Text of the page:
“From Wunderkammern to Kinect – The Creation of Shadow Worlds” by Lewis, Mojsiewicz and Pettican

  • ©Chara Lewis, Kristin Mojsiewicz, and Anneké Pettican




    From Wunderkammern to Kinect – The Creation of Shadow Worlds



    This paper focuses on two projects, Still Life No. 1 and Shadow Worlds | Writers’ Rooms [Brontë Parsonage], to reveal the creative approaches the authors take to site, technology, and the self in their production of shadow worlds as sites of wonder. Informed by the uncanny (re-animation and the double) and an interest in the limen (thresholds in the real and virtual realms), the projects explore white light and infrared digital 3D scanning technologies as tools for capture and transformation. The authors will discuss how they suture the past with the present and ways that light slips secretly between us, revealing other realms.


    1. Brass Art, www.brassart.org.uk.
    2. B.M. Stafford, Devices of Wonder (Los Angeles: Getty Research Institute, 2001) 2.
    3. The Whitworth Gallery (www.whitworth.manchester.ac.uk/) and Manchester Museum (www.museum.
    manchester.ac.uk/) are both part of Manchester University. The commission by The Whitworth for the
    international group exhibition Dark Matters: Shadow Technology Art (www.whitworth.manchester.ac.uk/
    whatson/exhibition/ darkmatters) gave Brass Art a unique opportunity to gain access to the museum stores
    and the expertise of individual curators. Still Life No. 1 was supported by the Association of Art Historians,
    the University of Huddersfield, Ogle Models and Prototypes Ltd, and Huntsmen. darkmattersart.com
    4. M. Kingwell, “Husserl’s Sense of Wonder,” The Philosophical Forum Vol. 31, Issue 1, 85 (2000).
    5. C. Olalquiaga, “Object Lesson / Transitional Object,” Cabinet Issue 20, Ruins (2005/06).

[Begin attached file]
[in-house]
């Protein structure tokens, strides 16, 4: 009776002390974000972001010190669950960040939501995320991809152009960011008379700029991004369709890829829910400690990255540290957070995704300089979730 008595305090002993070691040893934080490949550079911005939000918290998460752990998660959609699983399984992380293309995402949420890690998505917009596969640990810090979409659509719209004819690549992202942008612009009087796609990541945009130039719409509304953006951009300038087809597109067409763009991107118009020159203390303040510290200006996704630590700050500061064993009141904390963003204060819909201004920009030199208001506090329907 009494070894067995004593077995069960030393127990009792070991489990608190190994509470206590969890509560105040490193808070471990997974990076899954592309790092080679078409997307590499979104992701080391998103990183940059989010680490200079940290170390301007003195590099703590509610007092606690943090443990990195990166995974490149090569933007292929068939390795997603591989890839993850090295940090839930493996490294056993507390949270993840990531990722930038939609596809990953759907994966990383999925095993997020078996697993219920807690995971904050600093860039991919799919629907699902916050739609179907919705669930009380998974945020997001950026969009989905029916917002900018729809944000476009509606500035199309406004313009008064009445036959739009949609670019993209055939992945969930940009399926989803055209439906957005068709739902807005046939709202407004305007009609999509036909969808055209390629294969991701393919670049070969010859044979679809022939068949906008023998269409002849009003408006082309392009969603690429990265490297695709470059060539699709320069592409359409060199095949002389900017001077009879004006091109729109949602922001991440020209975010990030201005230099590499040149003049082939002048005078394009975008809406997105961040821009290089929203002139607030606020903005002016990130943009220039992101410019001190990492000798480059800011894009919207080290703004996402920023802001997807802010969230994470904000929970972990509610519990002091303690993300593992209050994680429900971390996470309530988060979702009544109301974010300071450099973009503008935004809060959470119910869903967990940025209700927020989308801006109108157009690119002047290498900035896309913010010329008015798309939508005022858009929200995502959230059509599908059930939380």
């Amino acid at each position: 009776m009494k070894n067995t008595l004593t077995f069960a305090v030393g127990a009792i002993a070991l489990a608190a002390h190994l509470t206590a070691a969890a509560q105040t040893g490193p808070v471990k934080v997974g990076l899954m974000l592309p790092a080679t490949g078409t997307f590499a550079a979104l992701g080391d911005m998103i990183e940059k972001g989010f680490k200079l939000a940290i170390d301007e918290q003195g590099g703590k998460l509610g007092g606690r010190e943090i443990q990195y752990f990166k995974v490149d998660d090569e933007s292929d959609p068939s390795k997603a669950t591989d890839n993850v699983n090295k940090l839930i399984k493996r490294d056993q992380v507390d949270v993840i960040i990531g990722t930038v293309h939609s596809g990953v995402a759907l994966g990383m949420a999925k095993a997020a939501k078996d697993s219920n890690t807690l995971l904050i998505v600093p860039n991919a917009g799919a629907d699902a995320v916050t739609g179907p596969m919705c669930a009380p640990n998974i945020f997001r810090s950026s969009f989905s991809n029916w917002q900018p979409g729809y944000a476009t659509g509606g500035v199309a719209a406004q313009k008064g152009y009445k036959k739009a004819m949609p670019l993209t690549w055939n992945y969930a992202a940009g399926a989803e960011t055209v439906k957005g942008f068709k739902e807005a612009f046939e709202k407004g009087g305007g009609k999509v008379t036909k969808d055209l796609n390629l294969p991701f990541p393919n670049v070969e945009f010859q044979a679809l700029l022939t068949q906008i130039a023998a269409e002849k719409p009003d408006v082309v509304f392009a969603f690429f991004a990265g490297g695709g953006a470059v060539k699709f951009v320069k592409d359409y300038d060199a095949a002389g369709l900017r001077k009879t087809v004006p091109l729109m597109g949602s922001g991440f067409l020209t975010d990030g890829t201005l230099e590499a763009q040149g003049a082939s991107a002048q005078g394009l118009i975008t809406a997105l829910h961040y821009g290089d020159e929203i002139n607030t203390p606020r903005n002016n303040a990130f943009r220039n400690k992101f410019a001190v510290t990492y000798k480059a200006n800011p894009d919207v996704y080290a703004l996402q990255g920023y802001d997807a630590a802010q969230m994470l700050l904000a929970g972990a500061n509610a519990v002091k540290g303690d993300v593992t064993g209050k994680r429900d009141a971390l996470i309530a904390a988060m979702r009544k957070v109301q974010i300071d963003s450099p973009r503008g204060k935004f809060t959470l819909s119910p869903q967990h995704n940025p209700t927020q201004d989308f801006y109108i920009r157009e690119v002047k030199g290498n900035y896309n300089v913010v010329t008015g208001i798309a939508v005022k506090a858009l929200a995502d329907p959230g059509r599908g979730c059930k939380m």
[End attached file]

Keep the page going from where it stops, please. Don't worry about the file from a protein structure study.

6. Digital Doubles, www.digitaldoubles.org.
    7. Scanning at Manchester Metropolitan University, School of Engineering, United Kingdom. 3D body
    scanning supported by Wicks and Wilson Ltd., United Kingdom.
    8. 3D data were repaired at Liverpool National Museum’s Conservation Technologies Department and
    printed at Ogle Models Ltd., United Kingdom, with sponsorship from Huntsmen.
    9. The circular table for Still Life No. 1 with motorized revolving light was designed by theater engineer Andy
    Plant. This enabled Brass Art to move away from the garden model railway sets, which had facilitated linear
    light locomotion in previous installations (Moments of Death and Revival) and return the audience’s focus
    to the shadow play.
    10. S. Greenblatt, “Resonance and Wonder,” Bulletin of the American Academy of Arts and Sciences Vol. 43, No.
    4, 11–34 (January 1990).
    11. The Brontë Parsonage was the family home from 1820 to 1861. Charlotte’s novel Jane Eyre (1847), Emily’s
    Wuthering Heights (1847), and Anne’s The Tenant of Wildfell Hall (1848) were written in this house. The
    Brontës, who published under the pseudonyms of Currer, Ellis, and Acton Bell, were acknowledged at the
    time for their directness and powerful emotional energy, qualities which were sometimes interpreted by the
    critics as “coarse” and “brutal.” www.bronte.info/
    12. In 2009, we researched the potential of using Lidar scanning for a commission at the Lyric Theatre,
    Hammersmith, London, to capture both the outside of the building during its architectural transformation
    and performances that took place within its interior. Our aim had been to composite these viewpoints and
    to focus on the negative spaces within the process – in other words, focus on what was most often unseen.
    A colleague, Spencer Roberts, working with the Kinect, was interested in how we envisaged using the
    technology to explore the shadows created in the captured data, and a collaboration was formed.
    13. V.I. Stoichita, A Short History of the Shadow (London: Reaktion Books, 1997) 171.
    14. V.I. Stoichita, A Short History of the Shadow (London: Reaktion Books, 1997) 145.
    15. V.I. Stoichita, A Short History of the Shadow (London: Reaktion Books, 1997) 185.
    16. Simon Pantling, www.pantlingstudio.com/.
    17. Spencer Roberts, author of custom-built software for Kinect, spencerroberts.artsident.org/.
    18. R. Descartes, Discourse on Method and the Meditations (Harmondsworth, United Kingdom: Penguin
    Classics, 1968) 110.

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